Little Black Clouds
The melody together with the sound of the guitar, put through some kind of cheap cranky effect, make the opening track, ‘Little Black Clouds’ sound like an intro theme to some TV show for toddlers. The sombre lacklustre vocals however, drive home the fact that this song is still aimed at the adult market. What makes this cartoon track noticeable and, to be honest, pretty remarkable, is the fact that despite its loony character (no pun intended), or maybe to a large extent because of it, this song is in fact very memorable. A three-year old would be humming along to this tune in no time.
The second song, ‘Mesmerised’, is a blues-rock track with a funky feel to it and is a perfect illustration of the word ‘cliché’. While both blues-rock and funk can serve as amazing grounds for exercise of invention, individuality and imagination, this band chooses to stick to what has been known to the followers of these styles for decades. In terms of composition this song offers absolutely nothing new – it’s a standard and a truism from the beginning to the end and in terms of execution it doesn’t offer anything exciting either. The guitar sounds hurried and lacks muscle and the tone it produces is choked and undeveloped. The vocals, generic and indistinctive, only add to the overall impression of a track that is completely unoriginal.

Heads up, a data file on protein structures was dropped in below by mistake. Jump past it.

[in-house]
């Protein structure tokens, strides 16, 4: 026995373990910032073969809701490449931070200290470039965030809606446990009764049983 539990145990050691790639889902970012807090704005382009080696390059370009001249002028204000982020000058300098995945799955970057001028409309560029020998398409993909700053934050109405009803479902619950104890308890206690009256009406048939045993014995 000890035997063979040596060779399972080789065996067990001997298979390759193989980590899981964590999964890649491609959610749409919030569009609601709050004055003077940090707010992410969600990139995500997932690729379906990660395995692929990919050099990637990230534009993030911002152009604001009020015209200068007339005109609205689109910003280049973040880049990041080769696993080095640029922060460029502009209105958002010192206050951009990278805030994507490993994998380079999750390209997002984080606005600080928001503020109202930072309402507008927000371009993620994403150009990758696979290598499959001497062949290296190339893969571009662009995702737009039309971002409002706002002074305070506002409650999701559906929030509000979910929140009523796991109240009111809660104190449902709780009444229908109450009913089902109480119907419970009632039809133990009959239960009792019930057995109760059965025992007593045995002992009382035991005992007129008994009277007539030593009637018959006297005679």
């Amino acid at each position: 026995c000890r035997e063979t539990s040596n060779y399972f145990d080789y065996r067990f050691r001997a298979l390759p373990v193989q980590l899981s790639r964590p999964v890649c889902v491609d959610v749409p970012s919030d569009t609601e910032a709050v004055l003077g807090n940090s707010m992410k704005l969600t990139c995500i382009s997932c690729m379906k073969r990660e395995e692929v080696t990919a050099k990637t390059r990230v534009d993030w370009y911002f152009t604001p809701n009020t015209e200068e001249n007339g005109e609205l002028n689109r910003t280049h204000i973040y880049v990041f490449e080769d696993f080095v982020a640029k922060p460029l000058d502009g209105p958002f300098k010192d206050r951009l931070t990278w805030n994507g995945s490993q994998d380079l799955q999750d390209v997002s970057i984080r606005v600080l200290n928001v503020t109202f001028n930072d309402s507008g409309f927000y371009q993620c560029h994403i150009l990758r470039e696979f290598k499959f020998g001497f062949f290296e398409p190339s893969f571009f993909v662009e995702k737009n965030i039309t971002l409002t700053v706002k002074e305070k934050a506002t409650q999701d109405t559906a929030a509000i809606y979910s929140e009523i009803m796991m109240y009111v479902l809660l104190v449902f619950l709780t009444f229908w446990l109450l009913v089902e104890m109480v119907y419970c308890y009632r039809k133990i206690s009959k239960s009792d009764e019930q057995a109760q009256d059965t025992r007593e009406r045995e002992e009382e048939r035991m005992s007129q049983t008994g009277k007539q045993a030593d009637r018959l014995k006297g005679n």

The third and final song, ‘Hell with You’, is again a funky blues-rock number which almost immediately introduces a single-mindedly persistent and quite bothersome frequency filter effect on the guitar. It is not entirely clear if this guitarist’s choice of effects and the repetitive way in which he exploits them are all due to some kind of poorly articulated eccentricity or just a result a plain lack of judgement. Whichever it is, the final solo, for which the irritating effects are finally dropped, doesn’t rescue the overall impression you get from this guitarist. What he plays isn’t very imaginative and what worsens the general feel is the fact that this solo sounds like it is being played with the amp placed inside some giant empty tin can, not a nice sound for any music genre, let along blues-rock.
The vocals on this last track are more prominent and has more character than on the previous two songs, but again, this is the kind of generic run-of-the-mill slightly husky gravely voice that does nothing to add originality to the song. Even though this track has more attitude and courage than the previous one and the final solo is not bad (although not very inspiring), the song still remains fairly ordinary and unexciting.
Going back, the oddball ‘Little Black Clouds’ is probably the best track on this EP. It is wacky, original and very catchy. Selling it to a children’s TV show shouldn’t take longer than a couple of days and will probably fund a month or two in a great studio with a producer who knows what he is doing, something that this band could definitely do with.
Guest article from Alyssa O.
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